Entry #6 – October 12, 2015

In fact, Paul is not like us. His parents both came from Christian Science backgrounds and didn’t take any pain relievers as kids. By the 80s his grandparents had become regular boring Protestant yuppies so they weren’t as afraid to use modern medical conveniences.  He moved here from an immigrant neighborhood in the city because his mother got a job at the local bank. Also, his parents felt like getting away from the city and into a larger house in the suburbs. Since his old neighborhood has a lot of immigrants, he had lots of friends that were more like him instead of us. It does explain why Paul has all the answers in Spanish class; it turns out he is fluent after using the language so often with his friends from his home town. But coming to a town with a limited number of kids like him, including nobody in our grade, is hard on him.

Now that I think about it, I wonder why there aren’t many immigrants in our town. There have been many successful ones since the standards were relaxed over a dozen years ago, so I don’t think money is the problem. But I guess people want to stay with others like them, which I can understand considering the treatment Paul is getting from people here. It’s the same with whole towns that are entirely made up of people like him and carry on with a lifestyle that seems odd compared to the rest of the country. Their schools have no safe rooms, the students have to sit in lectures the entire period, and there’s an emphasis on group projects, presentations, and busy work. It sounds like a nightmare. There’s also a complete lack of public transportation if it isn’t an urban area and some people constantly throw parties that prevent their neighbors from sleeping or working. But that’s the way they used to do things, and even here we sometimes have to deal with the old methods.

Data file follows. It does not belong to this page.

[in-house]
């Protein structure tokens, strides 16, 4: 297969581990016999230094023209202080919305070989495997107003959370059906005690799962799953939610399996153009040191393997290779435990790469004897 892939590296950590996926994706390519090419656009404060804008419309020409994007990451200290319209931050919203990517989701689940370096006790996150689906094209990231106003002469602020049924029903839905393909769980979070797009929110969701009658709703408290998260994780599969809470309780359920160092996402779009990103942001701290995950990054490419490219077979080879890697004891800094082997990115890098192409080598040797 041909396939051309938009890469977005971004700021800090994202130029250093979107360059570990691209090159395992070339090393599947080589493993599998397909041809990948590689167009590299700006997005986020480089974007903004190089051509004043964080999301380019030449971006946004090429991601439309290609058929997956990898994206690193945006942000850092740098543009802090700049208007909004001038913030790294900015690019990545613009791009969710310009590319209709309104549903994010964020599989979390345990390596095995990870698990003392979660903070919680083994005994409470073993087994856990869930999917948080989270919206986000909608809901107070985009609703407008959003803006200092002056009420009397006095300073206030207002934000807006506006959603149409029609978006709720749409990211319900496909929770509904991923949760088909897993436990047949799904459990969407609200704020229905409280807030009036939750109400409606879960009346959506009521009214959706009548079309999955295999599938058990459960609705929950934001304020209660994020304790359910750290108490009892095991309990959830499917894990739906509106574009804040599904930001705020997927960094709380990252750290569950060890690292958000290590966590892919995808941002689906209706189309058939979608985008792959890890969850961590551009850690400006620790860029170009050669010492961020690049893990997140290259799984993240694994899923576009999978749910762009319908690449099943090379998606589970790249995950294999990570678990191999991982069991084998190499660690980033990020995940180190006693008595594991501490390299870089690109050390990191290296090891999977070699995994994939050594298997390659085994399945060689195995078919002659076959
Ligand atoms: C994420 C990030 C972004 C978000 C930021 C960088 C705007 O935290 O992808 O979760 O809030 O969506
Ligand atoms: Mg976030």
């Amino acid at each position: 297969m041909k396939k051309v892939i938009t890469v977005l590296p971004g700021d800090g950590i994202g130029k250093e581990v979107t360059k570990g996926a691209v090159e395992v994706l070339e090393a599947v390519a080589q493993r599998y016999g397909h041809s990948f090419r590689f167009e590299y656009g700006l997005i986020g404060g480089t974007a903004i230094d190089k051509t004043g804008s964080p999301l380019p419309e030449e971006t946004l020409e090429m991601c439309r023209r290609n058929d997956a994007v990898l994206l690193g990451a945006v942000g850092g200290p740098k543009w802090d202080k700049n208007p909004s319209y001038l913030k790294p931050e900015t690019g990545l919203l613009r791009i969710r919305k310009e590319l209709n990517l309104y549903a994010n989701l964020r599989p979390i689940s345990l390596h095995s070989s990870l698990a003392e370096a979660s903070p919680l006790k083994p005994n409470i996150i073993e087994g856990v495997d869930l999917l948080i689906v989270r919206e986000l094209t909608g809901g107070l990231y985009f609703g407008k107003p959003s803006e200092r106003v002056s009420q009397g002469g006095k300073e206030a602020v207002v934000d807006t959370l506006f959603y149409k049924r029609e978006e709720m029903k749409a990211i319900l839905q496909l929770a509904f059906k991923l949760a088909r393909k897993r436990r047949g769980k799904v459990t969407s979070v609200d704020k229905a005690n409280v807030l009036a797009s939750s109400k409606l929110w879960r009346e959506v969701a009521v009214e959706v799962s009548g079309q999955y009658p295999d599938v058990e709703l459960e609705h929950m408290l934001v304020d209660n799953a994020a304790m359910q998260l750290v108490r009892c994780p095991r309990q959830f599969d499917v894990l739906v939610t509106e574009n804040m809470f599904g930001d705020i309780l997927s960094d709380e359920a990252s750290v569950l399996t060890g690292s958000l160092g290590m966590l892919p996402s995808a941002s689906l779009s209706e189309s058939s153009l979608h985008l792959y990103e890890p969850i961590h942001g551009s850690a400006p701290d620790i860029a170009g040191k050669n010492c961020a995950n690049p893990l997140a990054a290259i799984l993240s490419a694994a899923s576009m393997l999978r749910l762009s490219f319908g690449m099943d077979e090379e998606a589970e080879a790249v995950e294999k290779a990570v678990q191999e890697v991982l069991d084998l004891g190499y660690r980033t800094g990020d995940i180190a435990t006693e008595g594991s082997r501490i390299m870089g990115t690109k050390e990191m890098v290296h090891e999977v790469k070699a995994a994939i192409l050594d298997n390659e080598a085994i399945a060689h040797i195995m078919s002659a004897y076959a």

Unfortunately for Paul, he’s going to have to do a lot of adjusting coming to our town. He’s already begun to speak up less in classes that aren’t Spanish, he shares less when our history teacher still asks us what we did during the weekend, and other kids aren’t complaining that he’s annoying them with greeting them in the hallway all the time. He says that in his old town kids were always chatting in the hallways on their way to class, and sometimes couldn’t make it to class even when given five minutes. I’ve very rarely seen anyone late for class here even though we have four minutes. I thought it might be because our school was smaller, but he said they’re about the same size. I guess when we’re told that we have four minutes to get to class; it means to us that we have four minutes to go to class and nothing else. It’s just another small difference that Paul has to get used to.

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